Biden will host Modi for their first in-person bilateral meeting at the White House on September 24. Later on the same day, Modi is expected to participate in the first in-person Quad — India, US, Australia, and Japan — leaders’ summit in Washington on September 24 being hosted by US President Joe Biden at the White House. Apart from addressing the crisis unfolding in Afghanistan, the two sides will also be working on an ambitious agenda concerning the Indo-Pacific region.

A statement by White House spokeswoman Jen Psaki said that “President Biden is looking forward to welcoming to the White House Prime Minister Scott Morrison of Australia, Prime Minister Narendra Modi of India, and Prime Minister Yoshihide Suga of Japan.” Modi will later address the General Debate of the 76th session of the UN General Assembly (UNGA) on September 25 in New York. This will be Modi’s first visit to the United States since President Joe Biden assumed charge early this year. The two have met virtually on at least three occasions – the Quad summit in March, the climate change summit in April, and the G-7 summit in June this year.

Modi was supposed to travel to the UK for the G-7 summit where he could have met Biden, but had to cancel the trip due to the second Covid-19 wave across India. Centre says it will resume vaccine export, ahead of Modi’s US visit India will resume the export of Covid-19 vaccines in October to fulfil the country’s commitment to the WHO-supported COVAX programme, union health minister Mansukh Mandaviya announced on Monday. “The surplus supply of vaccines will be used to fulfil our commitment towards the world for the collective fight against Covid-19,” he said.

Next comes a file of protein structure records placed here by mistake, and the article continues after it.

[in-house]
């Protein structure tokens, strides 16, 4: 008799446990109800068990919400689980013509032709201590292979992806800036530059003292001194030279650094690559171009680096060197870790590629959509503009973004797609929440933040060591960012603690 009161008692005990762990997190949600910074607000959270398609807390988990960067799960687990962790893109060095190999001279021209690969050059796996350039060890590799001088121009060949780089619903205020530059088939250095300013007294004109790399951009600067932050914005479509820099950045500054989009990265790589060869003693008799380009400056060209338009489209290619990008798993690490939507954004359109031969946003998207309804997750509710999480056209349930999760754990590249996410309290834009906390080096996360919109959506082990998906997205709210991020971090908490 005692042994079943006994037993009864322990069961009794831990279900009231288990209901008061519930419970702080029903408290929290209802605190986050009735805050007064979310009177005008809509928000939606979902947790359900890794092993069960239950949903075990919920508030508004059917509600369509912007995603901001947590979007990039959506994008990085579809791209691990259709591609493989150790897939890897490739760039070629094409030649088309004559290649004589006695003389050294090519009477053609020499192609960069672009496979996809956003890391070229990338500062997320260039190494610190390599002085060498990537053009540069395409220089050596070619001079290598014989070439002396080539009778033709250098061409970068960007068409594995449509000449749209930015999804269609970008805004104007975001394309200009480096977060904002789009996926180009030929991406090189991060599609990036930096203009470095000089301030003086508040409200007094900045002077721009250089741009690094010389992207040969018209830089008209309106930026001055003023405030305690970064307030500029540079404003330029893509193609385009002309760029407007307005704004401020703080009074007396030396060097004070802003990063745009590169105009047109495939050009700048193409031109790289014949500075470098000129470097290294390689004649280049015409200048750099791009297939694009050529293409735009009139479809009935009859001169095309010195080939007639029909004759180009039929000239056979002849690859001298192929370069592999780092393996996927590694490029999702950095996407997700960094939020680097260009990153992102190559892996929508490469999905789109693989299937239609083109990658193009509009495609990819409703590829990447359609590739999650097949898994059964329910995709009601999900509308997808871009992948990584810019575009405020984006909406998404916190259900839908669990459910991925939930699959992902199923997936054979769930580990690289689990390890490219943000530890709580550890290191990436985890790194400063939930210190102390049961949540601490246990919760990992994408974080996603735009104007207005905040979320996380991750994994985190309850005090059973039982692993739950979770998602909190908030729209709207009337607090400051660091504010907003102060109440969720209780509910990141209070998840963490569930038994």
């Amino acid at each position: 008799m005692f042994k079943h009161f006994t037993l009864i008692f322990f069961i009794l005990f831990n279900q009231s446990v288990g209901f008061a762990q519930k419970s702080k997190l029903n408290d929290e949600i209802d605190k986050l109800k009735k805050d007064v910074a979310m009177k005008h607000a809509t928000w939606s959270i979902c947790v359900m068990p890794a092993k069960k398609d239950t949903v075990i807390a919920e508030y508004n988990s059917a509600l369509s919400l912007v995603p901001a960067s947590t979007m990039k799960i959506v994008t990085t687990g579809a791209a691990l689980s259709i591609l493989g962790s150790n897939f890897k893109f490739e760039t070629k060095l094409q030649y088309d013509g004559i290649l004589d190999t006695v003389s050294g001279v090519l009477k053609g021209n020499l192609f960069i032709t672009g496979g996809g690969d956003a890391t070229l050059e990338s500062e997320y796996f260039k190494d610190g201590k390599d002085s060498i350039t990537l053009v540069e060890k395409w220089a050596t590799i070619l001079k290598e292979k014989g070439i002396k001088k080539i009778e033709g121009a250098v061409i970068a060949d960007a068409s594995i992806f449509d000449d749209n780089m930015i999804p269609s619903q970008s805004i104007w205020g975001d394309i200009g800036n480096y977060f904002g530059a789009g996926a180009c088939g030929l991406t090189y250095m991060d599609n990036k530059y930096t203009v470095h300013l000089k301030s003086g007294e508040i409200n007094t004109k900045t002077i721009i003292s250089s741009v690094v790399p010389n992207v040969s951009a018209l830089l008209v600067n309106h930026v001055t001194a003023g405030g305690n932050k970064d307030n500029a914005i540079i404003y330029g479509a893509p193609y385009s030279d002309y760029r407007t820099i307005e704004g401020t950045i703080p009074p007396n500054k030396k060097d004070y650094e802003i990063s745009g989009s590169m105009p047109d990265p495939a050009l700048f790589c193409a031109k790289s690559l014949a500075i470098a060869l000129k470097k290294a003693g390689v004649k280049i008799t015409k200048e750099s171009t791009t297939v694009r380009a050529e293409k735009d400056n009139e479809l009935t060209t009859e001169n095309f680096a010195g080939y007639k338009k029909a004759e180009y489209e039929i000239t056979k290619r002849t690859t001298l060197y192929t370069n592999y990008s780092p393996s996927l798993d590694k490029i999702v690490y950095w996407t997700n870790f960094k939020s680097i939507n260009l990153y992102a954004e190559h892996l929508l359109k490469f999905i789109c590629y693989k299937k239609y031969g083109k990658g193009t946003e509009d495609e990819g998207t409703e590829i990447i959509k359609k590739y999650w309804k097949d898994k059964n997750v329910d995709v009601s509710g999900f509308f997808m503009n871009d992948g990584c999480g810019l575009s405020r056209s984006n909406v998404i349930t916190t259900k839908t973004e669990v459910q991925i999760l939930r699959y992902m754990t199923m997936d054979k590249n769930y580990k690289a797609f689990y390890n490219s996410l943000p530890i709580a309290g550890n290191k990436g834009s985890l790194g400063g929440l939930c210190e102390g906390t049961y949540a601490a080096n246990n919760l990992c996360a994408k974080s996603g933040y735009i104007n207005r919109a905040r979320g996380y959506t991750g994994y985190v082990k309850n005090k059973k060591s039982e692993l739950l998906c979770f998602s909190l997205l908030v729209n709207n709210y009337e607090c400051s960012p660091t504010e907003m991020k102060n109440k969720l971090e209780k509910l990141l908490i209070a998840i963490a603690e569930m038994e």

Meanwhile, India expects a supply of 300 million doses of the Covid vaccines in October from different makers, the minister added. Separately, news agency Reuters report that India could receive 43.5 million doses of Johnson & Johnson’s single-dose vaccine next month. India had stopped vaccine exports in April amidst the devastating second wave, allowing it to accelerate the vaccination of its population but derailing the COVAX program that supplies vaccines to low- and middle-income countries. COVAX depends on the Serum Institute of India-made AstraZeneca doses to meet its goals.